After smearing Snøfrisk on freshly-made waffles, I topped them with various things--slices of avocado, flakes of salmon, sliced strawberries and even blueberries. But really, the only limit is your imagination! I think they would be good topped with smoked salmon, cucumbers, arugula, tomatoes, peaches, you-name-it. I made my waffles with a mixture of buckwheat and whole-grain mixes, but use any waffle recipe or mix you like. This is more of a serving suggestion than a recipe and infinitely adaptable to whatever you have on hand. 

Snøfrisk Waffle Tartines
Makes 5 waffles

Ingredients 

4 waffles, buttermilk, whole grain or buckwheat
1/4 cup Snøfrisk
Toppings such as sliced fruit, vegetables, seafood, jam or chutney

Instructions 

Spread each waffle with about a tablespoon of cheese and top with slices of fruit, vegetables or topping of your choice. Serve immediately. 

Enjoy! 

Disclaimer: My thanks to Norseland Inc for providing me with the cheese. I was not compensated monetarily for this or any other post on this blog. 


Wednesday, August 28, 2019

All About Walnut Oil from La Tourangelle

La Tourangelle is a family-owned company that produces outstanding nut and seed oils, with heritage in the Loire Valley of France, an area known for nut oils. Their toasted sesame, roasted walnut, roasted peanut and roasted pistachio oils are all award winners. The company began in 2002 in Woodland, California and their nut oils are all expeller pressed and are GMO-free. Their walnut, almond, hazelnut, pecan and pistachio oil are made in house and their almonds and walnuts come from California. 

Earlier this year I got a chance to visit the La Tourangelle mill and also a farm that supplies some of their nuts. Bullseye Farms grows tomatoes, cucumbers, hay, and nuts sustainably on about 16,000 acres. They have 500 acres of walnuts and they use a black walnut rootstock which is resistant to diseases. The walnuts are a cross between different varieties and are self pollinators. You might be surprised to learn that ugly nuts make the best oil. It’s the variety of different nuts rather than uniformity that makes the oil taste better.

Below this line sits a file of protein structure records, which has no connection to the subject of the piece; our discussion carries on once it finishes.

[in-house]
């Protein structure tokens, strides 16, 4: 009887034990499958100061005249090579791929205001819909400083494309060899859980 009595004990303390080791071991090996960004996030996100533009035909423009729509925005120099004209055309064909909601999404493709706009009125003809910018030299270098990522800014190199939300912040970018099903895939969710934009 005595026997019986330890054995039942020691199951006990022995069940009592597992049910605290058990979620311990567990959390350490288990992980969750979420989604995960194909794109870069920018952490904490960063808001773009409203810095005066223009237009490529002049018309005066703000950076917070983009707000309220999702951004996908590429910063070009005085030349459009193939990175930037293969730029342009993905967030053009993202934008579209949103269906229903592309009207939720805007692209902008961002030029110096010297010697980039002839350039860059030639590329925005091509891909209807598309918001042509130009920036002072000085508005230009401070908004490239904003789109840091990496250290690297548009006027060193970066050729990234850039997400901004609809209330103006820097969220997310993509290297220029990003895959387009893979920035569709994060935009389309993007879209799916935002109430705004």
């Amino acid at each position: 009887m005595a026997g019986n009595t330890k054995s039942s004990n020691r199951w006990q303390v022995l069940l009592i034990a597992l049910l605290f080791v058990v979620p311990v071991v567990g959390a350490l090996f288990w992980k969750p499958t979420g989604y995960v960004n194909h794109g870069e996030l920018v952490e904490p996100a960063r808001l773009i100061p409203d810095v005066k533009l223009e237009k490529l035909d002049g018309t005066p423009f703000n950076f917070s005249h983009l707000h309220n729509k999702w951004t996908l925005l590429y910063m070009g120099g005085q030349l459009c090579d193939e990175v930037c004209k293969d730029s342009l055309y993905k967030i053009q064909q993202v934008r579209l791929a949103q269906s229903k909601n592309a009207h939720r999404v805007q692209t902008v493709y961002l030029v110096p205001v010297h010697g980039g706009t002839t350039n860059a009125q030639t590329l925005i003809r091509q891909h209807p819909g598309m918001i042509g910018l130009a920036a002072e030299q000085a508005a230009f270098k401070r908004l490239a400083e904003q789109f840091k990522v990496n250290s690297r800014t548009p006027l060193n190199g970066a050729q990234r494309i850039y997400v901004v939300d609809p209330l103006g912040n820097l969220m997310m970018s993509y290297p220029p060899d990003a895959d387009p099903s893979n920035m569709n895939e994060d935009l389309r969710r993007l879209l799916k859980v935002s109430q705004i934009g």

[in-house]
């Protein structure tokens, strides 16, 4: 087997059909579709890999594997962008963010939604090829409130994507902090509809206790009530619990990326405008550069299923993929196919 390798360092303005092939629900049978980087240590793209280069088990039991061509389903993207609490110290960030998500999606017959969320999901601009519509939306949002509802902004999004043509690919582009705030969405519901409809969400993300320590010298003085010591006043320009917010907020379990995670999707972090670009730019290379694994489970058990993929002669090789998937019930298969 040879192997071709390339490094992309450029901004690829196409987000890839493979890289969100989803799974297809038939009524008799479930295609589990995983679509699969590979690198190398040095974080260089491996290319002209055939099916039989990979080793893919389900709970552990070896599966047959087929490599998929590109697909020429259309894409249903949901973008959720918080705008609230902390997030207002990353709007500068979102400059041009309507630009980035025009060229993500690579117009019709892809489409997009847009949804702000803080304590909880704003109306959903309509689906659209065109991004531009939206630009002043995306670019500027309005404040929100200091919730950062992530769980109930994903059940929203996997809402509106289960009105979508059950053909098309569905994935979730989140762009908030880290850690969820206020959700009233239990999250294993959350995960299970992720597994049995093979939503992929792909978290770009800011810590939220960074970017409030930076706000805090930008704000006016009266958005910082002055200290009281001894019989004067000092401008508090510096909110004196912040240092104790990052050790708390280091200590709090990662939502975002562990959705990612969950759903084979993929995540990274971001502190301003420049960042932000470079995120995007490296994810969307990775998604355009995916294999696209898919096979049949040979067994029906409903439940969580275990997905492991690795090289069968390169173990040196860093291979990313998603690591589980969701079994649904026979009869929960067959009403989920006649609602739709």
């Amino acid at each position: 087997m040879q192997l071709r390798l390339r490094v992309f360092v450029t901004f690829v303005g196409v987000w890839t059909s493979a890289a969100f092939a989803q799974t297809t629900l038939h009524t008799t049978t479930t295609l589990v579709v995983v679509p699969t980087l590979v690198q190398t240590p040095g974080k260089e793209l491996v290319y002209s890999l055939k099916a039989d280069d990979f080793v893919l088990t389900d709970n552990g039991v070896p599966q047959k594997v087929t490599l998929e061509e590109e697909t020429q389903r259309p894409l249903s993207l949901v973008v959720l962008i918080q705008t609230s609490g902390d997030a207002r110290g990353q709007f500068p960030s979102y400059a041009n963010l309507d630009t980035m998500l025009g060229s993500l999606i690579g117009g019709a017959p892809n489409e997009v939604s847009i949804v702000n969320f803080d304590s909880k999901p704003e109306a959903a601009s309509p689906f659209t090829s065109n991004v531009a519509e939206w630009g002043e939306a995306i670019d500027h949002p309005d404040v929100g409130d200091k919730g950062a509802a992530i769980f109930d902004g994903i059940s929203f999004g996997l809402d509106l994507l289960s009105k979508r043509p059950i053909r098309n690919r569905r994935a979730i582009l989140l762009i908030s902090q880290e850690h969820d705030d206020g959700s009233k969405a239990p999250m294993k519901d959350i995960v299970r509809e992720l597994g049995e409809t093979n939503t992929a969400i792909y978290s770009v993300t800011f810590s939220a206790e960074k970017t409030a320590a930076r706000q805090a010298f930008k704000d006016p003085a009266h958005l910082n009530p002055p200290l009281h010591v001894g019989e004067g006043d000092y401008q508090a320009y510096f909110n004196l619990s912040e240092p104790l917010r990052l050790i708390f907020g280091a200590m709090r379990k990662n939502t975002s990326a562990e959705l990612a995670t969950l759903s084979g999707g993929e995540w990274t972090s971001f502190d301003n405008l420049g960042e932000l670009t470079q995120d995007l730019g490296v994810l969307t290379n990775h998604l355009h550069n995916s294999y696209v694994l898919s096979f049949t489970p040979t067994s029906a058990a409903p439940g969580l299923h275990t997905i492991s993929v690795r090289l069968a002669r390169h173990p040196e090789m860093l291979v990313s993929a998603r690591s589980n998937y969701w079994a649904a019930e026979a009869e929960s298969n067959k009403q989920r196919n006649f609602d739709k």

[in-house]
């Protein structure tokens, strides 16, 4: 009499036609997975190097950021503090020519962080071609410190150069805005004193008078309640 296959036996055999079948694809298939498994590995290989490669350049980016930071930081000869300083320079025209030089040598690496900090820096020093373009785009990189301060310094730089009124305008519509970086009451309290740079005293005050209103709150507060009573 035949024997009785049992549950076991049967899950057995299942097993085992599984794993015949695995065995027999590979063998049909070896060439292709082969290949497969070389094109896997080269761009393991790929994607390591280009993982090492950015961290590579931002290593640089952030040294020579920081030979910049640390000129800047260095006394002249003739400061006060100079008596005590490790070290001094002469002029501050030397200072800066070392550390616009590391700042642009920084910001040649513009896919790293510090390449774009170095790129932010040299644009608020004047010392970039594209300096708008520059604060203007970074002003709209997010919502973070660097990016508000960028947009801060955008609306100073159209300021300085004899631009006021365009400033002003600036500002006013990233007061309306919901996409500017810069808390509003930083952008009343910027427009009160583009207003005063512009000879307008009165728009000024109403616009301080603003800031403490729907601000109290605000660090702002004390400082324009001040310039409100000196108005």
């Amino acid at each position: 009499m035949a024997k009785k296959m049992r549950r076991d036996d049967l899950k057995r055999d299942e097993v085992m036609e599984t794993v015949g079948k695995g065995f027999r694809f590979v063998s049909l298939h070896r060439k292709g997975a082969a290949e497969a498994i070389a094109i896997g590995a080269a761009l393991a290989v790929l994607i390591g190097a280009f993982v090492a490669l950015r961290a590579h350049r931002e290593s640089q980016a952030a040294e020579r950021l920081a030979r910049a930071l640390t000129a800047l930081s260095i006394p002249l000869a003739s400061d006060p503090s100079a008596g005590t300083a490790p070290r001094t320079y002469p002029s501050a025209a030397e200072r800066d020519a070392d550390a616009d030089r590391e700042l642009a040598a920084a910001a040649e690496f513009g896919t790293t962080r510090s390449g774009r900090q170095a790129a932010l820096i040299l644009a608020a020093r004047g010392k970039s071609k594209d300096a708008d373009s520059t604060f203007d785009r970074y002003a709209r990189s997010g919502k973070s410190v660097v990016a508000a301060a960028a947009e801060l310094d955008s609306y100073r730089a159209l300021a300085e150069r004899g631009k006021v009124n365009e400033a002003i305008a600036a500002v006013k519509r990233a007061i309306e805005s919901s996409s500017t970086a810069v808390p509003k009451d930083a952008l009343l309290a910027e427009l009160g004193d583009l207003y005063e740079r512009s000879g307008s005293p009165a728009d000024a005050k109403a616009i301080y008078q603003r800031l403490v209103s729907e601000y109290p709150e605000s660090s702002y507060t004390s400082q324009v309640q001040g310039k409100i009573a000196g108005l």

The process La Tourangelle uses to make their oil is unique and combines two different styles—refined and unrefined to make an oil that is full-flavored and yet affordable. All their oils are made in small batches and they use only French presses for their limited edition oils. All the nut oils are handcrafted by the master roaster who relies on years of experience to know exactly how to roast the nuts for maximum flavor.

The scent in the mill is intoxicating! Luscious and buttery, roasted walnut oil is the essence of walnuts. Walnut oil has a very short shelf life. Unopened it will last about two years, but once opened it’s best to use it within six months. So don’t hoard it! Use it! If you don’t think you can use a whole tin of it, La Tourangelle now sells it in convenient single-serving pouches. While making a vinaigrette is probably the most common way to use roasted walnut oil, there are plenty of uses. Here are some of my favorite ways to use roasted walnut oil: 

+ Use on top of pancakes or waffles instead of butter
+ Add to pasta with Parmesan cheese and chopped toasted walnuts
+ Drizzle over grains such as farro, bulgar or freekeh, top with fresh herbs
+ Combine with toasted walnuts and use on top of brussels sprouts, green beans or asparagus
+ Use in place of olive oil in pesto 
+ Substitute it for butter or vegetable oil in granola recipes
+ Dip bread in it instead of olive oil or butter
+ Use in shortbread recipes 
+ Add a few drops to soup before serving
+ Use in a carrot walnut slaw salad with Dijon mustard
+ Drip on top of vanilla or chocolate ice cream
+ Add to popcorn instead of butter

More about the visit from my colleague Anneli Rufus over at Oakland Magazine.

Disclaimer: My thanks to La Tourangelle for hosting me, I was not compensated monetarily for this post.